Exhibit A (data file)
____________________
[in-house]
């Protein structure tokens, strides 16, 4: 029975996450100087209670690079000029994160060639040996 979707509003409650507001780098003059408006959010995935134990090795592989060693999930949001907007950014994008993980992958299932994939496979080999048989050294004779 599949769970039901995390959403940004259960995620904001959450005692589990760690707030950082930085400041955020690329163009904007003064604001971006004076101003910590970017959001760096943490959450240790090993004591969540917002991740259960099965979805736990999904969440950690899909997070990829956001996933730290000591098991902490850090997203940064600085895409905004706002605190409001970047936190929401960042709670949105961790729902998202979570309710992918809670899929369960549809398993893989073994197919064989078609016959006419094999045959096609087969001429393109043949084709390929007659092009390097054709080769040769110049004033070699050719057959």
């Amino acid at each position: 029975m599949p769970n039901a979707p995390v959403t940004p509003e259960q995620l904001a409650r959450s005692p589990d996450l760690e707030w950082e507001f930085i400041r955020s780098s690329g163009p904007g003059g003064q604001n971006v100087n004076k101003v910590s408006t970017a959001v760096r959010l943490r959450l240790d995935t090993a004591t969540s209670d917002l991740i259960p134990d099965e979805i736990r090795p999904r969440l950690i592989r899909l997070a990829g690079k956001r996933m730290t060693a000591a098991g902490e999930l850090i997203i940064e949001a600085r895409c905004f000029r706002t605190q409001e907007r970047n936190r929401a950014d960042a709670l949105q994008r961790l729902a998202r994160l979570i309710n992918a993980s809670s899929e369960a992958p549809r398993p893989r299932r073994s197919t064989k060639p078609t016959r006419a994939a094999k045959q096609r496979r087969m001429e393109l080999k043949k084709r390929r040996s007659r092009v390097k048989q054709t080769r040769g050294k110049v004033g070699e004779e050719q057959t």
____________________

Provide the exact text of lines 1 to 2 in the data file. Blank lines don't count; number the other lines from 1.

[in-house]
């Protein structure tokens, strides 16, 4: 029975996450100087209670690079000029994160060639040996 979707509003409650507001780098003059408006959010995935134990090795592989060693999930949001907007950014994008993980992958299932994939496979080999048989050294004779 599949769970039901995390959403940004259960995620904001959450005692589990760690707030950082930085400041955020690329163009904007003064604001971006004076101003910590970017959001760096943490959450240790090993004591969540917002991740259960099965979805736990999904969440950690899909997070990829956001996933730290000591098991902490850090997203940064600085895409905004706002605190409001970047936190929401960042709670949105961790729902998202979570309710992918809670899929369960549809398993893989073994197919064989078609016959006419094999045959096609087969001429393109043949084709390929007659092009390097054709080769040769110049004033070699050719057959």